Immunotherapy for peanut allergy should be available in 5 years

May 01, 2008

Some form of immunotherapy is expected to be available for peanut allergy within the next five years. But the reasons for the increasing prevalence of this allergic reaction remain unclear. The issues are discussed by Professor Wesley Burks, Duke University Medical Center, NC, USA, in a Seminar in this week's edition of The Lancet.

Peanut allergy has become a major health concern worldwide, especially in developed countries, and affects around 1% of children under the age of five years. It is a disease modulated by the immunoglobulin E part of the immune system - once peanut protein is ingested, it crosslinks with these IgE antibodies and causes release of inflammatory molecules such as histamines.

The mean age of diagnosis in children is 14 months, with symptoms occurring after the first known peanut ingestion in 75% of those children eating peanuts for the first time. Almost all initial reactions involve the skin, approximately half involve the respiratory tract, and a third the gastrointestinal tract.

Professor Burks says: "Because of the potentially severe health consequences of peanut allergy, those suspected of having had an allergic reaction to peanuts deserve a thorough evaluation. All patients with peanut allergy should be given an emergency management plan, as well as epinephrine and antihistamines to have on hand at all times. Patients and families should be taught to recognise early allergic reactions to peanuts and how to implement appropriate peanut-avoidance strategies. It is imperative that severe, or potentially severe, reactions be treated promptly with intramuscular epinephrine and oral antihistamines. Patients who have had such a reaction should be kept under observation in a hospital emergency department or equivalent for up to four hours because of the possible development of the late-phase allergic response."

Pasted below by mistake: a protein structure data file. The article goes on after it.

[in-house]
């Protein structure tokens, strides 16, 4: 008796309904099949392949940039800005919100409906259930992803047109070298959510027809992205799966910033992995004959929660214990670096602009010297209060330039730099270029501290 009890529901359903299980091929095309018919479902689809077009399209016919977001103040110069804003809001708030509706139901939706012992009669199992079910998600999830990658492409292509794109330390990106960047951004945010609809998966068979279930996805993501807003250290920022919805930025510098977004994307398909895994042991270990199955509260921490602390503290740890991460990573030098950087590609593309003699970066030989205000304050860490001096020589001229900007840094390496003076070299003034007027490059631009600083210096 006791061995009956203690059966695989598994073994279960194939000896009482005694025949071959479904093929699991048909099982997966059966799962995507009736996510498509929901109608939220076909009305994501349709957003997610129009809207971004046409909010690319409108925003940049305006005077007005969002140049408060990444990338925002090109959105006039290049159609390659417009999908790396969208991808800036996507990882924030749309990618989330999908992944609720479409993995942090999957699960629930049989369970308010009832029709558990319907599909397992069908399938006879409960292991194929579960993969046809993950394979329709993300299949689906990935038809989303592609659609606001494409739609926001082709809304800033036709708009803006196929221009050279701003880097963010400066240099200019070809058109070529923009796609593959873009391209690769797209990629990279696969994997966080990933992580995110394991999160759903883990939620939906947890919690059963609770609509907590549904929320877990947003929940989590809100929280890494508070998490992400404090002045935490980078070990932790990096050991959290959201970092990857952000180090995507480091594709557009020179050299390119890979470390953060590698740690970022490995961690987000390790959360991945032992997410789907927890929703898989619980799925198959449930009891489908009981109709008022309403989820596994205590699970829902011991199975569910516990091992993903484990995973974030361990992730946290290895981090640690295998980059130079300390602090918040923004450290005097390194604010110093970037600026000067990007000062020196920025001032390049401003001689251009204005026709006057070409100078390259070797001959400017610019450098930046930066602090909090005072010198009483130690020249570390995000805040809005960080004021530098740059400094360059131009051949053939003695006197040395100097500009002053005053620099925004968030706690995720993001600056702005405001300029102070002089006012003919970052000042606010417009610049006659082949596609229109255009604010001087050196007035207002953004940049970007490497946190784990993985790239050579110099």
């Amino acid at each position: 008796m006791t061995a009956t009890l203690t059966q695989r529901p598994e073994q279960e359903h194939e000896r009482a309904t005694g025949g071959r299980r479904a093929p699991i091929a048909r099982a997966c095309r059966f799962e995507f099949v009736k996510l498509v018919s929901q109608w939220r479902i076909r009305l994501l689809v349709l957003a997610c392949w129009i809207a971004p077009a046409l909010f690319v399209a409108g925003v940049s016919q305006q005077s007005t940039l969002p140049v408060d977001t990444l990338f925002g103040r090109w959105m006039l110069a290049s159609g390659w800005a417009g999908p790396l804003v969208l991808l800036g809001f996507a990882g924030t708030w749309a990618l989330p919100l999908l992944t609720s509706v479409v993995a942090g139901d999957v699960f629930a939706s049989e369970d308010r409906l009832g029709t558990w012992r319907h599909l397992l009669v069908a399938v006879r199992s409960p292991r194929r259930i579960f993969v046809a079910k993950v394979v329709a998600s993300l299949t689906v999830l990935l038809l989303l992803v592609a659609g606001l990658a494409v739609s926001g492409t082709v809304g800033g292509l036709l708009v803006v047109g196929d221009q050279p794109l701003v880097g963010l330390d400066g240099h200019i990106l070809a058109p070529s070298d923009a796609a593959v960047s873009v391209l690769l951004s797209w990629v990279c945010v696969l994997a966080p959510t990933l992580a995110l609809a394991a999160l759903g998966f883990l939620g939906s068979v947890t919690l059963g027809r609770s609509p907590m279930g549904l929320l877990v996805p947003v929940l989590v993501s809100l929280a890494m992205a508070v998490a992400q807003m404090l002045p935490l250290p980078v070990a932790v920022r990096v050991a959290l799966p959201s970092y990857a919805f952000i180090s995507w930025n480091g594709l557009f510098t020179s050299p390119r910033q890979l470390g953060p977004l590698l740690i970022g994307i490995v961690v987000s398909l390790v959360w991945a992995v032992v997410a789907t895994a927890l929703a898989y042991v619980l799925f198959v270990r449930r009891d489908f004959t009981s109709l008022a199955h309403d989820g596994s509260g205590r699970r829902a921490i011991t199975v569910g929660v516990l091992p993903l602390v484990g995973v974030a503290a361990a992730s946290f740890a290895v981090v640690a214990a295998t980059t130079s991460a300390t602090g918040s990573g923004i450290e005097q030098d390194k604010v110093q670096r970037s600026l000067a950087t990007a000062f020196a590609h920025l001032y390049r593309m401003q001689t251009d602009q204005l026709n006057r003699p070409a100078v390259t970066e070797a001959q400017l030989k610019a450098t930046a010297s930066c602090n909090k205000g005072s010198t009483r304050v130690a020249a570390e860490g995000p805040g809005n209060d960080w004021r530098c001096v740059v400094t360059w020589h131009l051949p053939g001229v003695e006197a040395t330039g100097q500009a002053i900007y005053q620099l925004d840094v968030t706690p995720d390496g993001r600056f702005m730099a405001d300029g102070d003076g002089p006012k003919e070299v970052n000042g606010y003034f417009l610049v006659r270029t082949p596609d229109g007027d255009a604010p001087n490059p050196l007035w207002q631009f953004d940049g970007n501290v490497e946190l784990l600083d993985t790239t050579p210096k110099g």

A study from the USA has shown that peanut allergy prevalence in young children doubled from 0.4% in 1997 to 0.8% in 2002. There are many theories regarding the increased prevalence of peanut allergy, none of them proven. Among them is the hygiene hypothesis, which says that not enough exposure to infectious agents in early childhood can increase susceptibility to allergic disease. And researchers have suggested that presence of peanuts in the mother's diet before birth could be risk factor for developing the allergy.

Among the approaches being looked at to reduce the impact of this condition is development of transgenic plants to produce hypoallergenic peanuts. However, as several peanut proteins are involved in the allergic response, Professor Burks says: "The process of altering enough of the peanut allergens to make a modified peanut that is less likely to cause an allergic reaction would probably render the new peanut no longer a peanut."

Future treatments are all focused around the attempt to curb the immune response or induce tolerance by the immune system in response to a specific food allergen. Possible approaches include engineered peanut proteins used as immunotherapy and specific oral tolerance induction, in which the food is ingested in increasingly larger amounts on a regular basis. Professor Burks concludes: "It is likely that in the next five years there will be some type of immunotherapy available for peanut allergenic individuals."


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